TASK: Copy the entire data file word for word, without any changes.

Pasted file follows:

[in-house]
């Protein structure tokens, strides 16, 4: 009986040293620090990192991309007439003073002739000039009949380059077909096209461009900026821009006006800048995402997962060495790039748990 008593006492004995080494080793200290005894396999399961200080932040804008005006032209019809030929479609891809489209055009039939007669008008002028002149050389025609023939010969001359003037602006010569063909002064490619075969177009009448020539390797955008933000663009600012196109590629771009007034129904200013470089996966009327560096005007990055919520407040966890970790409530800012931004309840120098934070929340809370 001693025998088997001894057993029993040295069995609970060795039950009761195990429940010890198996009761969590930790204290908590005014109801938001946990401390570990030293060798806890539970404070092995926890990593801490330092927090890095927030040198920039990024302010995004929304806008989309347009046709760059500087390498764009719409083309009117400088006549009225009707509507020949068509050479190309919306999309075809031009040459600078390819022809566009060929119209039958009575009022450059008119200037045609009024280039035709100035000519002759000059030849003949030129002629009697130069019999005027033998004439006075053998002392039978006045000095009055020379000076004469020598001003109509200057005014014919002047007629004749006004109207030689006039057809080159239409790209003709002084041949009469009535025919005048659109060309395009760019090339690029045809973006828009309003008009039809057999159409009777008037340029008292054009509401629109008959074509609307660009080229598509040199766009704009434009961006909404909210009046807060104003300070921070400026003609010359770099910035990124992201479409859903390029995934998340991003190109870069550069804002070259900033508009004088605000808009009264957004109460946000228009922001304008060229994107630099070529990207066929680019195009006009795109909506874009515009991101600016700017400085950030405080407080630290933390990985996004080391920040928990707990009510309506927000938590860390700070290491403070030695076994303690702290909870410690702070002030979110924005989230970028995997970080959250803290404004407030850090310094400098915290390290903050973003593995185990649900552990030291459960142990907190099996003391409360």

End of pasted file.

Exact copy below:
[in-house]
């Protein structure tokens, strides 16, 4: 009986040293620090990192991309007439003073002739000039009949380059077909096209461009900026821009006006800048995402997962060495790039748990 008593006492004995080494080793200290005894396999399961200080932040804008005006032209019809030929479609891809489209055009039939007669008008002028002149050389025609023939010969001359003037602006010569063909002064490619075969177009009448020539390797955008933000663009600012196109590629771009007034129904200013470089996966009327560096005007990055919520407040966890970790409530800012931004309840120098934070929340809370 001693025998088997001894057993029993040295069995609970060795039950009761195990429940010890198996009761969590930790204290908590005014109801938001946990401390570990030293060798806890539970404070092995926890990593801490330092927090890095927030040198920039990024302010995004929304806008989309347009046709760059500087390498764009719409083309009117400088006549009225009707509507020949068509050479190309919306999309075809031009040459600078390819022809566009060929119209039958009575009022450059008119200037045609009024280039035709100035000519002759000059030849003949030129002629009697130069019999005027033998004439006075053998002392039978006045000095009055020379000076004469020598001003109509200057005014014919002047007629004749006004109207030689006039057809080159239409790209003709002084041949009469009535025919005048659109060309395009760019090339690029045809973006828009309003008009039809057999159409009777008037340029008292054009509401629109008959074509609307660009080229598509040199766009704009434009961006909404909210009046807060104003300070921070400026003609010359770099910035990124992201479409859903390029995934998340991003190109870069550069804002070259900033508009004088605000808009009264957004109460946000228009922001304008060229994107630099070529990207066929680019195009006009795109909506874009515009991101600016700017400085950030405080407080630290933390990985996004080391920040928990707990009510309506927000938590860390700070290491403070030695076994303690702290909870410690702070002030979110924005989230970028995997970080959250803290404004407030850090310094400098915290390290903050973003593995185990649900552990030291459960142990907190099996003391409360």